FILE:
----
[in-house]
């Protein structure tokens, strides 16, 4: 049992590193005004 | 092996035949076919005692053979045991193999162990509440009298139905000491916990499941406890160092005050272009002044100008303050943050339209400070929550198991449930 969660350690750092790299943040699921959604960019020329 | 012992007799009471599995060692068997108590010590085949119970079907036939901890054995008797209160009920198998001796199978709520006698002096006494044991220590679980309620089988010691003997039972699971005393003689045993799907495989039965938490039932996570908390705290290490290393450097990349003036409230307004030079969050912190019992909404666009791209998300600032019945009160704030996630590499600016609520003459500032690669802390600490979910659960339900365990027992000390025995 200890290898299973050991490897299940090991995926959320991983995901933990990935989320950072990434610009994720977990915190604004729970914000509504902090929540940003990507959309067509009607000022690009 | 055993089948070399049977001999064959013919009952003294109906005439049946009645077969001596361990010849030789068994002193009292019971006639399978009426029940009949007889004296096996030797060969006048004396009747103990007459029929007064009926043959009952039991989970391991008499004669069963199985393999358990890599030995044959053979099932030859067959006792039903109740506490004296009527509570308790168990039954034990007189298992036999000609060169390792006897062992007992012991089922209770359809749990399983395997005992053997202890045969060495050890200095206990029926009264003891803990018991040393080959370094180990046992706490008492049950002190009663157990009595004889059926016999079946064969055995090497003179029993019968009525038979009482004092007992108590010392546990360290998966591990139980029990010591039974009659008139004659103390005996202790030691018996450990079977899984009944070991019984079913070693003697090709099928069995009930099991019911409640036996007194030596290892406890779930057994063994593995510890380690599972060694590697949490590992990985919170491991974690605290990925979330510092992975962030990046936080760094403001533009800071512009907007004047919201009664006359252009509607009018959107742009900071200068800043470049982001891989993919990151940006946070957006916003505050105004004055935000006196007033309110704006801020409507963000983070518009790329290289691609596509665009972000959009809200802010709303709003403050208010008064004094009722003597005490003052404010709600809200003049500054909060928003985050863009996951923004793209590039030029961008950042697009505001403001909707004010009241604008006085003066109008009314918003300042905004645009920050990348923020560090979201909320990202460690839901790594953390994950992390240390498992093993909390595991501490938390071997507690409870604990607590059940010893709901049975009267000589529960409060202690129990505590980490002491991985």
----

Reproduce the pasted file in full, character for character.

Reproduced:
[in-house]
């Protein structure tokens, strides 16, 4: 049992590193005004 | 092996035949076919005692053979045991193999162990509440009298139905000491916990499941406890160092005050272009002044100008303050943050339209400070929550198991449930 969660350690750092790299943040699921959604960019020329 | 012992007799009471599995060692068997108590010590085949119970079907036939901890054995008797209160009920198998001796199978709520006698002096006494044991220590679980309620089988010691003997039972699971005393003689045993799907495989039965938490039932996570908390705290290490290393450097990349003036409230307004030079969050912190019992909404666009791209998300600032019945009160704030996630590499600016609520003459500032690669802390600490979910659960339900365990027992000390025995 200890290898299973050991490897299940090991995926959320991983995901933990990935989320950072990434610009994720977990915190604004729970914000509504902090929540940003990507959309067509009607000022690009 | 055993089948070399049977001999064959013919009952003294109906005439049946009645077969001596361990010849030789068994002193009292019971006639399978009426029940009949007889004296096996030797060969006048004396009747103990007459029929007064009926043959009952039991989970391991008499004669069963199985393999358990890599030995044959053979099932030859067959006792039903109740506490004296009527509570308790168990039954034990007189298992036999000609060169390792006897062992007992012991089922209770359809749990399983395997005992053997202890045969060495050890200095206990029926009264003891803990018991040393080959370094180990046992706490008492049950002190009663157990009595004889059926016999079946064969055995090497003179029993019968009525038979009482004092007992108590010392546990360290998966591990139980029990010591039974009659008139004659103390005996202790030691018996450990079977899984009944070991019984079913070693003697090709099928069995009930099991019911409640036996007194030596290892406890779930057994063994593995510890380690599972060694590697949490590992990985919170491991974690605290990925979330510092992975962030990046936080760094403001533009800071512009907007004047919201009664006359252009509607009018959107742009900071200068800043470049982001891989993919990151940006946070957006916003505050105004004055935000006196007033309110704006801020409507963000983070518009790329290289691609596509665009972000959009809200802010709303709003403050208010008064004094009722003597005490003052404010709600809200003049500054909060928003985050863009996951923004793209590039030029961008950042697009505001403001909707004010009241604008006085003066109008009314918003300042905004645009920050990348923020560090979201909320990202460690839901790594953390994950992390240390498992093993909390595991501490938390071997507690409870604990607590059940010893709901049975009267000589529960409060202690129990505590980490002491991985």